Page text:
The U.S. Environmental Protection Agency (EPA) has announced that it is extending until May 9, 2014, the deadline for submitting comments on its proposed rule to set greenhouse gas emission limits for new coal- and gas-fired power plants.  The announcement came in a Federal Register notice signed by EPA on February 26 and slated for publication in the next several days.

EPA’s proposed rule, which was released publicly in September 2013 but not published in the Federal Register until January 8, 2014, would require “new” electric utility generating units (meaning units built after January 8, 2014) to comply with the following emission limits:  (1) new coal-fired units would be limited to 1,100 pounds of carbon dioxide (CO2) per megawatt-hour of electricity generated (1000 lbs/MwH); and (2) new gas-fired units would be limited to either 1000 lbs/MwH or 1100 lbs/MwH, depending on their size.

EPA’s proposed limit for coal-fired units is based on the agency’s determination that the limit can be achieved through a combination of highly-efficient boiler design (either super-critical pulverized coal or integrated gasification combined cycle technology) and partial implementation of carbon capture and storage (CCS) technologies.  But the CCS aspect of EPA’s proposal has encountered heavy criticism.  Some commentators have argued that (1) CCS is not commercially viable and, therefore, should not be considered as a basis for setting emission limits, and (2) in concluding that CCS is a viable pollution control technology, EPA impermissibly relied on evidence that the Energy Policy Act of 2005 (EPACT 2005) expressly forbids it from considering.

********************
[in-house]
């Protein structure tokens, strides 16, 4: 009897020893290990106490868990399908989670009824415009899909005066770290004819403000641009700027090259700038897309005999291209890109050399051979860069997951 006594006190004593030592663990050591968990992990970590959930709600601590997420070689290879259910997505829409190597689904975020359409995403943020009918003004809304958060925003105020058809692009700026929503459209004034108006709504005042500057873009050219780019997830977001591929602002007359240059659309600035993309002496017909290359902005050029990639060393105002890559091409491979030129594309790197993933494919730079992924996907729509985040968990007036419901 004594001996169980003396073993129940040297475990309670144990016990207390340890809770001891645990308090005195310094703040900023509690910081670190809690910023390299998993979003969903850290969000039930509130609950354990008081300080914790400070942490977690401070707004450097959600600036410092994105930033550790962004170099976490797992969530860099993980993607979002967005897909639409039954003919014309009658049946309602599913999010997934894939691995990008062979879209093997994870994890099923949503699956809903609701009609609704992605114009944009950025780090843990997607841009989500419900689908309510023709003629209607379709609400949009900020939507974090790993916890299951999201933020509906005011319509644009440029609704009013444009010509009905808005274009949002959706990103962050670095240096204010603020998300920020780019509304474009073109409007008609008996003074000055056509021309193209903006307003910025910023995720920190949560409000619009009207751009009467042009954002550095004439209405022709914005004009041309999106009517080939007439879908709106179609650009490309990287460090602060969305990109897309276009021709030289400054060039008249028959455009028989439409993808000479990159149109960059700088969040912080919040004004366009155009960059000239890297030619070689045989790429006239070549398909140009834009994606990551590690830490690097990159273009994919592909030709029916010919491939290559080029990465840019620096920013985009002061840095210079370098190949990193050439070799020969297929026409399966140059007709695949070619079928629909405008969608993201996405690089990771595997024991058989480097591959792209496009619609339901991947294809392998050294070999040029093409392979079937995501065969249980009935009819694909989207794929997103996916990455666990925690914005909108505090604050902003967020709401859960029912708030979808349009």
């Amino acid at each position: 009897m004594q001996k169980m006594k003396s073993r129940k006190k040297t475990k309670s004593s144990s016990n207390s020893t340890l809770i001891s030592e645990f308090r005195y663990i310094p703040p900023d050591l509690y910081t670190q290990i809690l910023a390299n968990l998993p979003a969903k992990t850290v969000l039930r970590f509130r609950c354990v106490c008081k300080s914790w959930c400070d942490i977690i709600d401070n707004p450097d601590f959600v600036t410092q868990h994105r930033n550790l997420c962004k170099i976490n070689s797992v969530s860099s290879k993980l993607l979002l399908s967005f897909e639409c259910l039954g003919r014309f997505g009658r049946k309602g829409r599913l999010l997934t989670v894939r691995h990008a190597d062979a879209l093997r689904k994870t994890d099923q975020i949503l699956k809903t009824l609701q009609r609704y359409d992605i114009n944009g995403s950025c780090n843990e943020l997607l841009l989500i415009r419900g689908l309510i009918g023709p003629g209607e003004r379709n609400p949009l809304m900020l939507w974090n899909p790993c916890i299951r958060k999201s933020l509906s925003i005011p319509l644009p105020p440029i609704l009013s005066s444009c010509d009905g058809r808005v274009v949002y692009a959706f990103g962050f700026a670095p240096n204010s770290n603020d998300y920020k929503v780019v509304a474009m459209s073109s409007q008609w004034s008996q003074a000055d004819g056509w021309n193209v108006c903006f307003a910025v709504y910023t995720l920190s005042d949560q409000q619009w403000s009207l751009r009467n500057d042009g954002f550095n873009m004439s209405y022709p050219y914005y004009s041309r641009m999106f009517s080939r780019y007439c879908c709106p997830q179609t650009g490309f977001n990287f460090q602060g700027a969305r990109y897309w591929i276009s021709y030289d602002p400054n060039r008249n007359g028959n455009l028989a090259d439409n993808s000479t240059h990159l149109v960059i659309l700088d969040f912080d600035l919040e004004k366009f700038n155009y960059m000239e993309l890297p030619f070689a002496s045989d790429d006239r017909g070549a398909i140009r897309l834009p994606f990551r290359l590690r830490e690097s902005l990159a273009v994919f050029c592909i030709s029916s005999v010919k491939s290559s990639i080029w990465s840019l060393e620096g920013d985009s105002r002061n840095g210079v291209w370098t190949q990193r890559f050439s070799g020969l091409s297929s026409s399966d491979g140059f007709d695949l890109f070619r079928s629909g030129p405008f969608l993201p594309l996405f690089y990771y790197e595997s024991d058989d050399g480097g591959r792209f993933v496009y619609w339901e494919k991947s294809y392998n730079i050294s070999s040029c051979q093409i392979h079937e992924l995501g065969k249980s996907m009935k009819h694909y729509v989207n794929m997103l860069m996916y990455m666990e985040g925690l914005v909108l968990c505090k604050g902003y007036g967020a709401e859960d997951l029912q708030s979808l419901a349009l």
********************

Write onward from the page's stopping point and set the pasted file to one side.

EPA discusses the EPACT 2005 issue at some length in a Notice of Data Availability (NODA) published in the Federal Register on February 26.  And although that NODA calls for comments by March 10, EPA’s new announcement – the one signed on February 26 and slated for publication in the next several days – indicates that EPA will accept comments on the NODA through May 9.  Thus, May 9 is the deadline for submitting comments on both the NODA and the overall proposed rule.

Separately, EPA remains on track to publish proposed emissions guidelines for existing power plants by June 2014.  Interested parties will have an opportunity to comment on that proposal once it has been published.  Finally, parties that are affected by, or interested in, EPA’s air-related activities may want to read McDermott’s recent publication “What’s in the Air this Year?”

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